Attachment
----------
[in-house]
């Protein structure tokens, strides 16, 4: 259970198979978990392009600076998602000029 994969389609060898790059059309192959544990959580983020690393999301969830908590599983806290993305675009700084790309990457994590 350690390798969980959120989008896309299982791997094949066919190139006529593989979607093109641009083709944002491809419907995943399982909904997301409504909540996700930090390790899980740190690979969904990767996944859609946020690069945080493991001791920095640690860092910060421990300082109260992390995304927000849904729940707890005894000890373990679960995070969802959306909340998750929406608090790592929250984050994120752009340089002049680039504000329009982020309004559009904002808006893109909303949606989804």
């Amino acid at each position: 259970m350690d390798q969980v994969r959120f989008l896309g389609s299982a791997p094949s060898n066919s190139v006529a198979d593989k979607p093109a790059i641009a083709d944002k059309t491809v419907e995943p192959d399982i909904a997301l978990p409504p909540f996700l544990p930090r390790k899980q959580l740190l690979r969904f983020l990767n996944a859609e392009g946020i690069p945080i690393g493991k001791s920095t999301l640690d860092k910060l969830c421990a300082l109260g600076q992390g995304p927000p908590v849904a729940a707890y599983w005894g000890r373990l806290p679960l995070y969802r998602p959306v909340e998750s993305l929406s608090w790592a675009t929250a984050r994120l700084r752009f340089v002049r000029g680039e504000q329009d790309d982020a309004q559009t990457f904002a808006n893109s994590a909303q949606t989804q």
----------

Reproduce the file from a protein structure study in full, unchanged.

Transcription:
[in-house]
């Protein structure tokens, strides 16, 4: 259970198979978990392009600076998602000029 994969389609060898790059059309192959544990959580983020690393999301969830908590599983806290993305675009700084790309990457994590 350690390798969980959120989008896309299982791997094949066919190139006529593989979607093109641009083709944002491809419907995943399982909904997301409504909540996700930090390790899980740190690979969904990767996944859609946020690069945080493991001791920095640690860092910060421990300082109260992390995304927000849904729940707890005894000890373990679960995070969802959306909340998750929406608090790592929250984050994120752009340089002049680039504000329009982020309004559009904002808006893109909303949606989804």
């Amino acid at each position: 259970m350690d390798q969980v994969r959120f989008l896309g389609s299982a791997p094949s060898n066919s190139v006529a198979d593989k979607p093109a790059i641009a083709d944002k059309t491809v419907e995943p192959d399982i909904a997301l978990p409504p909540f996700l544990p930090r390790k899980q959580l740190l690979r969904f983020l990767n996944a859609e392009g946020i690069p945080i690393g493991k001791s920095t999301l640690d860092k910060l969830c421990a300082l109260g600076q992390g995304p927000p908590v849904a729940a707890y599983w005894g000890r373990l806290p679960l995070y969802r998602p959306v909340e998750s993305l929406s608090w790592a675009t929250a984050r994120l700084r752009f340089v002049r000029g680039e504000q329009d790309d982020a309004q559009t990457f904002a808006n893109s994590a909303q949606t989804q």